Dodd-Frank was signed into law in July 2010, well over a year ago, but the new US financial and trading landscape is still being defined. The finer points are still being negotiated, clarified by lawyers, and challenged by Wall Street players. Becoming compliant in this environment will be no easy task.
For energy and commodity firms operating in Europe, this is a cautionary tale. For decades lawmakers have sought to level the pan-national playing field in the region in order to minimise opportunities for regulatory arbitrage. Subsequent to the financial crisis, the EU is looking at this again and introducing numerous intertwined pieces of legislation that will affect the financial and commodity markets.
This alphabet soup of directives and legislation includes the Regulation on Energy Market Integrity and Transparency (REMIT), the Market Abuse Directive (MAD), the second Market in Financial instruments Directive (MiFID II), the European Market Infrastructure Regulation (EMIR) and the Capital Requirements Directive IV (CRD IV). Between them, they bring a number of key areas under stricter control, including operational risk, electronic confirmation matching, credit risk, collateral management, capital adequacy, and liquidity management.
The EU’s objective is to have the all legislation in force by the end of 2013. Although no one can be sure what the exact provisions will be, it is clear that all companies trading over-the-counter (OTC) derivatives will be impacted across the whole value chain from front office sales through to back office reporting and all points in between.
In the US, the Dodd-Frank Act is rightly viewed as the latest and most pressing incentive for companies to drop their antiquated spreadsheets in favour of the built-for-purpose tools that modern commodity management demands. All the signs are now here that any firm operating in Europe’s energy and commodities markets will also need effective technology to handle upcoming requirements.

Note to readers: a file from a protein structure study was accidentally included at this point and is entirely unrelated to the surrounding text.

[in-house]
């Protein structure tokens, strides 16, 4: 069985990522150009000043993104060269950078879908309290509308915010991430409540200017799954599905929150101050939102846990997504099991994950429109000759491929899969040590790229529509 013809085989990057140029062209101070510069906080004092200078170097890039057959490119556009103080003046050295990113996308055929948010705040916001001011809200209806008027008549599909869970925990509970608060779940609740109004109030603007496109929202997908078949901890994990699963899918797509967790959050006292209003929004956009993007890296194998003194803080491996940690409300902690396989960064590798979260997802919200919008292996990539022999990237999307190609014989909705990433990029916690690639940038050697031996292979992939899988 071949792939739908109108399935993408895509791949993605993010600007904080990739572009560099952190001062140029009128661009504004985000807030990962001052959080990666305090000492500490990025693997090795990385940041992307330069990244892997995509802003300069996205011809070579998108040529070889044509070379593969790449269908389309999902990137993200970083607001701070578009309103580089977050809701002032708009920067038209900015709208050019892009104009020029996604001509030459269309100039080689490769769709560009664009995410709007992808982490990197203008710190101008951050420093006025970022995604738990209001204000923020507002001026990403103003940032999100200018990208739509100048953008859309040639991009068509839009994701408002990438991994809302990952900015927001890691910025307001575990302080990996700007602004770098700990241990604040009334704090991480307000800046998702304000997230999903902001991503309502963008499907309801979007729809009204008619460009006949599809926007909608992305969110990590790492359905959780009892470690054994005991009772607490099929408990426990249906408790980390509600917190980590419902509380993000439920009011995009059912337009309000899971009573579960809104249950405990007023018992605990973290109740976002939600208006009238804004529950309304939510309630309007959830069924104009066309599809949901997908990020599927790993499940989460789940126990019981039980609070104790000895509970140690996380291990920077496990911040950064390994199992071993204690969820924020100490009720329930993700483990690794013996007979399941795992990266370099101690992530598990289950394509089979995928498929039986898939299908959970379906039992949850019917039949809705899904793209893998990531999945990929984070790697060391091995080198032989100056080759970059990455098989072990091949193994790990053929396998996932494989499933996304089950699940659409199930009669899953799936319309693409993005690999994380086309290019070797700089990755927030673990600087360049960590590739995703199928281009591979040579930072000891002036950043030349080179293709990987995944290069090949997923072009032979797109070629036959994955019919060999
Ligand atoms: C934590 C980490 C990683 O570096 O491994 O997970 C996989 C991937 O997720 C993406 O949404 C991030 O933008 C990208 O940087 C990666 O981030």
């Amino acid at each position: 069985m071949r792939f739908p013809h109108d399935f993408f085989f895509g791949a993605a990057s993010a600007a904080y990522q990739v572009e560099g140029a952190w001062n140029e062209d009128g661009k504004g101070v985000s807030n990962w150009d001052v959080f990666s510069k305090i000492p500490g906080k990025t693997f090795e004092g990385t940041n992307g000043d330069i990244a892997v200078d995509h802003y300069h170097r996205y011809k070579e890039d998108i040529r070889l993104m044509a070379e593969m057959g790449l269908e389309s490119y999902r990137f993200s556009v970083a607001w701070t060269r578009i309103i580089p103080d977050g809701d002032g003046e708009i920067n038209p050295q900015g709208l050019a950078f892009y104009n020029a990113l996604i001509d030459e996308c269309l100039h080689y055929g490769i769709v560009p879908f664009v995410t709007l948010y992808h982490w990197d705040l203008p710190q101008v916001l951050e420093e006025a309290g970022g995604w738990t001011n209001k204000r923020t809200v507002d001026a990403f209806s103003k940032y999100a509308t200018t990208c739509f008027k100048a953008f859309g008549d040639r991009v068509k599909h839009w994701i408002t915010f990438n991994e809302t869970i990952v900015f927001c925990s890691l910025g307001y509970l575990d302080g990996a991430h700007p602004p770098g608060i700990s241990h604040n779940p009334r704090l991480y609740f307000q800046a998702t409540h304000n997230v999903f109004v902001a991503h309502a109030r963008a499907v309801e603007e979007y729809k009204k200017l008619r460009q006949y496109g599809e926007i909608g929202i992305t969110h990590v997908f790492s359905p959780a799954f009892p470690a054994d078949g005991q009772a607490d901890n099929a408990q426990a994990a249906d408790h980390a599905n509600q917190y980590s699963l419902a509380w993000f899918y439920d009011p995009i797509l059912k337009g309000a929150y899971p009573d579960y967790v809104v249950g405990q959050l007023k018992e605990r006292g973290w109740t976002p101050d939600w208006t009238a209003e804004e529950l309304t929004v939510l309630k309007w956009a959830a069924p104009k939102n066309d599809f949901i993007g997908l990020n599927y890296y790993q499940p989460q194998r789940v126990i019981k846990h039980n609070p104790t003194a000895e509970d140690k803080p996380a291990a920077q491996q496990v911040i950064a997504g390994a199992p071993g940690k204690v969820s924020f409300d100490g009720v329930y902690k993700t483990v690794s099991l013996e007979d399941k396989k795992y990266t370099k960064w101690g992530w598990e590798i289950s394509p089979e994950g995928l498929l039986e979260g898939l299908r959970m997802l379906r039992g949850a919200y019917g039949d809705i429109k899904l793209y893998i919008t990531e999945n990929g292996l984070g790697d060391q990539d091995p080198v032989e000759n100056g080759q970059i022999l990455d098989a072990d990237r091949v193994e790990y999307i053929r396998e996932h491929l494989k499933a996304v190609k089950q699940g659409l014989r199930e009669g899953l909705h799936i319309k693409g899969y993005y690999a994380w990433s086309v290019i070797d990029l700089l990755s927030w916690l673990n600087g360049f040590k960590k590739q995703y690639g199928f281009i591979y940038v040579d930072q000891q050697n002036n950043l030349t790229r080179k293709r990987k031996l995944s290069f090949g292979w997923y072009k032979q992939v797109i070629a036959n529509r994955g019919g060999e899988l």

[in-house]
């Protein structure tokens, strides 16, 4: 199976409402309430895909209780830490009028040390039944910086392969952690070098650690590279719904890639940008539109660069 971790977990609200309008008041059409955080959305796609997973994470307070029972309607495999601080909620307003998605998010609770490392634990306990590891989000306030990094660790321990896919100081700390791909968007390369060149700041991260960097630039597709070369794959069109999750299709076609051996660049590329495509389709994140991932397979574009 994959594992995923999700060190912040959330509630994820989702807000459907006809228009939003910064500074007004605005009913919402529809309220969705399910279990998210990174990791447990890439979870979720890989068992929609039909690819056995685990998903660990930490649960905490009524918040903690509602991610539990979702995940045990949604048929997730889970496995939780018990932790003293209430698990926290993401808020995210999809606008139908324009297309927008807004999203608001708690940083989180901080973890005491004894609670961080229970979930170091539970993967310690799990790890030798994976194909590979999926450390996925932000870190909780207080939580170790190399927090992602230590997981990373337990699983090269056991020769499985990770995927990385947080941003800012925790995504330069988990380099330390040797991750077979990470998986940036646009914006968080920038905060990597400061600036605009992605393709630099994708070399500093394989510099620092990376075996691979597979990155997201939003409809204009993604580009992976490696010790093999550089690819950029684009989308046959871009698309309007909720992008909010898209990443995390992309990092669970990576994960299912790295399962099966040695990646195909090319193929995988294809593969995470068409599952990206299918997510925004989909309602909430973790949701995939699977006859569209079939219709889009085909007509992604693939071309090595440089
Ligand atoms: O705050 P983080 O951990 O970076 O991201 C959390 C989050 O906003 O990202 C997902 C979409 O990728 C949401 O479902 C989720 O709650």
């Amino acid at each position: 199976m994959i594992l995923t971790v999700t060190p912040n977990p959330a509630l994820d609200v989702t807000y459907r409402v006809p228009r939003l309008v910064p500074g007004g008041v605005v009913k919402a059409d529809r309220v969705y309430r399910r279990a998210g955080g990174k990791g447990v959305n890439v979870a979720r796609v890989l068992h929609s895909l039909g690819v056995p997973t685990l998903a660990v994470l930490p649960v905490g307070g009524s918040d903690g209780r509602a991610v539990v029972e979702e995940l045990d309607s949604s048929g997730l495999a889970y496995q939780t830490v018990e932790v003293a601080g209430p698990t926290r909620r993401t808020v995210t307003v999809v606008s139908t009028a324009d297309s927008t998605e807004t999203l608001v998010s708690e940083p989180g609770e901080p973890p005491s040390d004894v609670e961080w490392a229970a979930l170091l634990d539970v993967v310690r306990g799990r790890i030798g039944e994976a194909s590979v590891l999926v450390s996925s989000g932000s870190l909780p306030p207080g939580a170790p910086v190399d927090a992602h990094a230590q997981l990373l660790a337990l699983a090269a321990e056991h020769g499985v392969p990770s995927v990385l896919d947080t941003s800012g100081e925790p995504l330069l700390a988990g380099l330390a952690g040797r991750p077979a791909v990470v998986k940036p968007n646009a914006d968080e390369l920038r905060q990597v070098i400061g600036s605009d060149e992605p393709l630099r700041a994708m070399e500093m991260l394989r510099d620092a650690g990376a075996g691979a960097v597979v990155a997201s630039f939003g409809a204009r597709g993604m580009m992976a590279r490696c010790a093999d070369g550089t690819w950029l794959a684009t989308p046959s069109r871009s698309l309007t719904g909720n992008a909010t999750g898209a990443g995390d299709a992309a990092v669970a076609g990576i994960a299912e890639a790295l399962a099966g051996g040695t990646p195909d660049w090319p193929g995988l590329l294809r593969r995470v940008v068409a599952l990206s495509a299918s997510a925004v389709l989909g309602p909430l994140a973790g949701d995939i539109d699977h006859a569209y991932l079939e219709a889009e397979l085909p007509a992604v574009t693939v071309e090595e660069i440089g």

Many of the regulations are not yet fully baked, but the general orientations are clear. So rather than ducking for cover and waiting for the bomb to drop, now is the ideal time to prepare for what is coming. Companies should perform a comprehensive audit of their IT systems in order to identify areas where they are likely to be exposed to compliance risk under the new legislation. There are certain areas that should be given particularly rigorous scrutiny, including:
- Reporting: Businesses in the commodity and financial markets need robust reporting functionality in order to comply with regulations that require OTC derivative contract transactions and holdings to be reported to trade repositories. The entire trade lifecycle must be reported, including exercise of any constituent option or ‘swing’ components, price adjustments, and any interim or financial settlement, or early termination/default.
- Auditability: A company must have rigorous audit capabilities, particularly in light of the strict directives related to insider trading contained in REMIT and MAD. IT systems must be able to keep detailed audit trails behind all trading decisions, because in the event of a dispute, this information will be inspected by regulatory authorities.
- Documentation: Systems should be able to provide strong documentation of trading strategies, as the new legislation tightens some exemptions while removing others previously in force. Having the proper documentation to substantiate any end user exemptions a company chooses to take will be crucial as regulatory authorities cast a wider net over commodities traders.
- Integration: Trading systems must have the capability to integrate with third party systems, such as trade repositories and clearing houses, in order to meet the new reporting and OTC derivatives clearing requirements specified in MiFID II.
Even those companies who are fortunate enough to not be affected by the new legislation, and they are small in number, should still perform regular IT system audits. Firms need to ensure that they meet current business requirements, and that their systems are flexible and scalable enough to meet future demands, whether they come from customers and the market, or from regulatory authorities. The scope and scale of legislation is certain to expand and bring an even wider range of companies into its remit as time goes on.
It is an understatement to say that every company involved in the commodity markets needs a flexible, robust, and comprehensive commodity management solution to meet regulatory requirements. Failure to implement the needed reporting functionality, auditing capabilities and other features required to ensure compliance could result in stiff penalties, criminal prosecution and, in extreme cases, the complete demise of a business.
If your systems are inadequate and leave you open to compliance risk, you need to take action now. This current period of calm before the regulatory storm offers the ideal opportunity to get the necessary infrastructure in place to ensure compliant, cost-effective, and optimised operations that are ready for whatever the future holds.
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